An increasingly complex and Internet-enabled network of systems creates dependencies on remote resources that are the root cause of most security risks, according to a security industry luminary, who warned that "connecting everything with everything" creates a house of cards weakening the integrity of critical systems.
"The more we put on the Internet, the broader and more immitigable security surprises can become," said In-Q-Tel Chief Information Security Officer Dan Geer in front of a group of nearly 5,000 penetration testers, incident handlers and other security professionals Wednesday in Las Vegas at the 2014 Black Hat Briefings. "Bounding dependence is the only way out. If you don't bound dependence, we invite common mode failure."
Dependencies are rapidly reducing system integrity and resiliency, said Geer. As a matter of policy, everything that is officially categorized as critical infrastructure must conclusively show how it can operate in the absence of the Internet, Geer said.
In-Q-Tel is a non-profit technology investment arm that aims at getting the private sector to develop capabilities that support the intelligence community.
The biggest financial firms say their dependencies are not manageable, Geer said, referring to Wall Street's biggest trade group, the Securities Industry and Financial Markets Association, which proposed a public-private cyberwar council last month to thwart terrorist attacks and ensure the resiliency of the U.S. financial markets. The financial industry says it can no longer protect themselves from states or global terrorist actors and others aimed at bringing them down, he said.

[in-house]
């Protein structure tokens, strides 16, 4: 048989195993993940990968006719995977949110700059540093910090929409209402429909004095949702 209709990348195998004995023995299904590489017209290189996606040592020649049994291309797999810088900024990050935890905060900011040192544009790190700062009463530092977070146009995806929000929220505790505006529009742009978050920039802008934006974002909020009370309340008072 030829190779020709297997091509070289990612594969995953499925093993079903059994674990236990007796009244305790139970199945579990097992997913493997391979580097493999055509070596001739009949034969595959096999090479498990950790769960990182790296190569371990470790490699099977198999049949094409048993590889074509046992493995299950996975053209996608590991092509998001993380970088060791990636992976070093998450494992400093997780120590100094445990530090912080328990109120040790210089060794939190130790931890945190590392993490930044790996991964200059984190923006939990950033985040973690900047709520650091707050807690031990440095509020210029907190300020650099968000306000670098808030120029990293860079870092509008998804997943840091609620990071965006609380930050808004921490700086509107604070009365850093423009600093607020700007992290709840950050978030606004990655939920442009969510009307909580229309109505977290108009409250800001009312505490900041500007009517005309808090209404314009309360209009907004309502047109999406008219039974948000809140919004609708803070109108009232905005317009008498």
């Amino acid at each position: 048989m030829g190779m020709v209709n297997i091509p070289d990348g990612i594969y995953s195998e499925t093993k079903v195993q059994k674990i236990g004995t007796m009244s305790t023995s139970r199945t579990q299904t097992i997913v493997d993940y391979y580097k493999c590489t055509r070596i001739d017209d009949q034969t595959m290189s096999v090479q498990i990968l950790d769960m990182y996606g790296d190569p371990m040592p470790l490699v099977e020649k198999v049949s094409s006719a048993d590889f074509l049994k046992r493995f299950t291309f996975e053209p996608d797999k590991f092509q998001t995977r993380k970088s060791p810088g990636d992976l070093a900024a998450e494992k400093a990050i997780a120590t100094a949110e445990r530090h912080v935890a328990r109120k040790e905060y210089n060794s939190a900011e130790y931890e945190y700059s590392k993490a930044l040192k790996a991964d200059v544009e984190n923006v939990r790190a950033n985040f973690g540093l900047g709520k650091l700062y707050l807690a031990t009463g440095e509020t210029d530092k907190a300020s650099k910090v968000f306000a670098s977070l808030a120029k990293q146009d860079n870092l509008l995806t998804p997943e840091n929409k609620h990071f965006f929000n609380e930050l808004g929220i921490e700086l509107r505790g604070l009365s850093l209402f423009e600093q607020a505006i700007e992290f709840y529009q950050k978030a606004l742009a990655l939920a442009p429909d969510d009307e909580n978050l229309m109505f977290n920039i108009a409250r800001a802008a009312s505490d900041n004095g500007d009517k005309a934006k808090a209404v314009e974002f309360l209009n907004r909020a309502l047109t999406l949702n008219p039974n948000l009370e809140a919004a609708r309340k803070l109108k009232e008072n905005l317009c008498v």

"There are no people who are sad but wiser about what happens when you connect everything with everything," Geer said. "Until such people are available I will busy myself with reducing my dependence on and thus my risk exposure to the digital world even though that will be mistaken for being curmudgeonly nostalgic. Call that a misrepresentation if you like."
Geer said the security industry can no longer advocate for more layers of costly security controls to address cybercrime. Organizations protecting critical resources must reduce dependencies, maintain manual processes and system redundancy to reduce the risk of catastrophic failure, he said. New security platforms are not necessarily the answer, he said.
"Most of what commercially succeeds, succeeds only so long as attackers don't give it their attention and what commercially fails is not because it didn't work. It's because it wasn't easy or sexy or cheap enough," Geer said.
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